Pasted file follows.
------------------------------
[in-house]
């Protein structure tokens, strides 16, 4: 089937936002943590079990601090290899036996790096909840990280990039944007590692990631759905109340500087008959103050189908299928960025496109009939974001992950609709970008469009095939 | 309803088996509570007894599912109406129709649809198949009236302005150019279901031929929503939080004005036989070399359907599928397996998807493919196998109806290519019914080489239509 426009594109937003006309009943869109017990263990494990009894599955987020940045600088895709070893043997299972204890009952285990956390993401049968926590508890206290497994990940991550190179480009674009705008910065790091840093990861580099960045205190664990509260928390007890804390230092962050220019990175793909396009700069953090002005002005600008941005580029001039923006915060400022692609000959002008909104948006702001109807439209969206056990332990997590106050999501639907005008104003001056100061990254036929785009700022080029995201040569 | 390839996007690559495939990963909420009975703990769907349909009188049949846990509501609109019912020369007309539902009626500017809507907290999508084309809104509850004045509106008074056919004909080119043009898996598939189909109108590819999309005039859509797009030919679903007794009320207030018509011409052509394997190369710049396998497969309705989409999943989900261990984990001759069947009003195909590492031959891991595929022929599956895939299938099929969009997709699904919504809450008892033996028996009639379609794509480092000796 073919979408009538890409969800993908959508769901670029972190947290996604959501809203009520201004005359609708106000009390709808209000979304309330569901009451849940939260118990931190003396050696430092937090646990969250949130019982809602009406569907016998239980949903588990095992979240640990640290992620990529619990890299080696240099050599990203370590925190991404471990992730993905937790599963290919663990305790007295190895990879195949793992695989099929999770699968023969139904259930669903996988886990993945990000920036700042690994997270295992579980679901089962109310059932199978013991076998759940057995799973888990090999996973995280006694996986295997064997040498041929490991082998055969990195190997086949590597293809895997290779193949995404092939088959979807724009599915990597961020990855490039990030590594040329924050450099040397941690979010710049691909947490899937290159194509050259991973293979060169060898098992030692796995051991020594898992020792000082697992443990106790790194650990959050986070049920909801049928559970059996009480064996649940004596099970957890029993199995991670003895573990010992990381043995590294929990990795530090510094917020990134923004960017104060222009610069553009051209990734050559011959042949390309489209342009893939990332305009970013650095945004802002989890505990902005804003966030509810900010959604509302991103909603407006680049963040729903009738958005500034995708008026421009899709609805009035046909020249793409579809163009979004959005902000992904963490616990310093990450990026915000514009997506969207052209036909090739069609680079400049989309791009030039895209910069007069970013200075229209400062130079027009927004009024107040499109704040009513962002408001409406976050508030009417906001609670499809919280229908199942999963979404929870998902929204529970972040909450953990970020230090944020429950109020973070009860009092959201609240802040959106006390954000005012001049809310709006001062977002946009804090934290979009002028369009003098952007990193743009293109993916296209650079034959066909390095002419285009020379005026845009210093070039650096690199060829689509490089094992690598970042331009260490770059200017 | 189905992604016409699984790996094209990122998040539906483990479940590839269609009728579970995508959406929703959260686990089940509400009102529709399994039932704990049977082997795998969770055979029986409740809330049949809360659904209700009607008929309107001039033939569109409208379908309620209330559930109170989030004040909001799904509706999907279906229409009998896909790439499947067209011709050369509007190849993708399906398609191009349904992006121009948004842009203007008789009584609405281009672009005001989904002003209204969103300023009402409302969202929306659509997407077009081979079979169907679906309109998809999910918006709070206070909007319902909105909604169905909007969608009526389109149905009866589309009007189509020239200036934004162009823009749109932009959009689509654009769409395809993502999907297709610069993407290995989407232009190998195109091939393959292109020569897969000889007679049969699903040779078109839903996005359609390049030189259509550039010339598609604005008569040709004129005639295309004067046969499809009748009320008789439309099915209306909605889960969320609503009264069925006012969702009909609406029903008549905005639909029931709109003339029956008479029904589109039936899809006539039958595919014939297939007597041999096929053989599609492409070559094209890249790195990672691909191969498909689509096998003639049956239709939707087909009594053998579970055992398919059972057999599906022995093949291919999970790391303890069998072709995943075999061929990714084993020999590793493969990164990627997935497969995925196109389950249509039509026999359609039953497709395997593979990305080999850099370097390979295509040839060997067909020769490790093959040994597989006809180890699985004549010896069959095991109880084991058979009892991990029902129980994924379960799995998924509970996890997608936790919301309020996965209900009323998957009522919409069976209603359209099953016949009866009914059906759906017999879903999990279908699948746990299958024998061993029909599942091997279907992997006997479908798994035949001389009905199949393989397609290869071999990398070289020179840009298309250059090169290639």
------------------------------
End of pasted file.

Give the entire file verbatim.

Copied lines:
[in-house]
């Protein structure tokens, strides 16, 4: 089937936002943590079990601090290899036996790096909840990280990039944007590692990631759905109340500087008959103050189908299928960025496109009939974001992950609709970008469009095939 | 309803088996509570007894599912109406129709649809198949009236302005150019279901031929929503939080004005036989070399359907599928397996998807493919196998109806290519019914080489239509 426009594109937003006309009943869109017990263990494990009894599955987020940045600088895709070893043997299972204890009952285990956390993401049968926590508890206290497994990940991550190179480009674009705008910065790091840093990861580099960045205190664990509260928390007890804390230092962050220019990175793909396009700069953090002005002005600008941005580029001039923006915060400022692609000959002008909104948006702001109807439209969206056990332990997590106050999501639907005008104003001056100061990254036929785009700022080029995201040569 | 390839996007690559495939990963909420009975703990769907349909009188049949846990509501609109019912020369007309539902009626500017809507907290999508084309809104509850004045509106008074056919004909080119043009898996598939189909109108590819999309005039859509797009030919679903007794009320207030018509011409052509394997190369710049396998497969309705989409999943989900261990984990001759069947009003195909590492031959891991595929022929599956895939299938099929969009997709699904919504809450008892033996028996009639379609794509480092000796 073919979408009538890409969800993908959508769901670029972190947290996604959501809203009520201004005359609708106000009390709808209000979304309330569901009451849940939260118990931190003396050696430092937090646990969250949130019982809602009406569907016998239980949903588990095992979240640990640290992620990529619990890299080696240099050599990203370590925190991404471990992730993905937790599963290919663990305790007295190895990879195949793992695989099929999770699968023969139904259930669903996988886990993945990000920036700042690994997270295992579980679901089962109310059932199978013991076998759940057995799973888990090999996973995280006694996986295997064997040498041929490991082998055969990195190997086949590597293809895997290779193949995404092939088959979807724009599915990597961020990855490039990030590594040329924050450099040397941690979010710049691909947490899937290159194509050259991973293979060169060898098992030692796995051991020594898992020792000082697992443990106790790194650990959050986070049920909801049928559970059996009480064996649940004596099970957890029993199995991670003895573990010992990381043995590294929990990795530090510094917020990134923004960017104060222009610069553009051209990734050559011959042949390309489209342009893939990332305009970013650095945004802002989890505990902005804003966030509810900010959604509302991103909603407006680049963040729903009738958005500034995708008026421009899709609805009035046909020249793409579809163009979004959005902000992904963490616990310093990450990026915000514009997506969207052209036909090739069609680079400049989309791009030039895209910069007069970013200075229209400062130079027009927004009024107040499109704040009513962002408001409406976050508030009417906001609670499809919280229908199942999963979404929870998902929204529970972040909450953990970020230090944020429950109020973070009860009092959201609240802040959106006390954000005012001049809310709006001062977002946009804090934290979009002028369009003098952007990193743009293109993916296209650079034959066909390095002419285009020379005026845009210093070039650096690199060829689509490089094992690598970042331009260490770059200017 | 189905992604016409699984790996094209990122998040539906483990479940590839269609009728579970995508959406929703959260686990089940509400009102529709399994039932704990049977082997795998969770055979029986409740809330049949809360659904209700009607008929309107001039033939569109409208379908309620209330559930109170989030004040909001799904509706999907279906229409009998896909790439499947067209011709050369509007190849993708399906398609191009349904992006121009948004842009203007008789009584609405281009672009005001989904002003209204969103300023009402409302969202929306659509997407077009081979079979169907679906309109998809999910918006709070206070909007319902909105909604169905909007969608009526389109149905009866589309009007189509020239200036934004162009823009749109932009959009689509654009769409395809993502999907297709610069993407290995989407232009190998195109091939393959292109020569897969000889007679049969699903040779078109839903996005359609390049030189259509550039010339598609604005008569040709004129005639295309004067046969499809009748009320008789439309099915209306909605889960969320609503009264069925006012969702009909609406029903008549905005639909029931709109003339029956008479029904589109039936899809006539039958595919014939297939007597041999096929053989599609492409070559094209890249790195990672691909191969498909689509096998003639049956239709939707087909009594053998579970055992398919059972057999599906022995093949291919999970790391303890069998072709995943075999061929990714084993020999590793493969990164990627997935497969995925196109389950249509039509026999359609039953497709395997593979990305080999850099370097390979295509040839060997067909020769490790093959040994597989006809180890699985004549010896069959095991109880084991058979009892991990029902129980994924379960799995998924509970996890997608936790919301309020996965209900009323998957009522919409069976209603359209099953016949009866009914059906759906017999879903999990279908699948746990299958024998061993029909599942091997279907992997006997479908798994035949001389009905199949393989397609290869071999990398070289020179840009298309250059090169290639």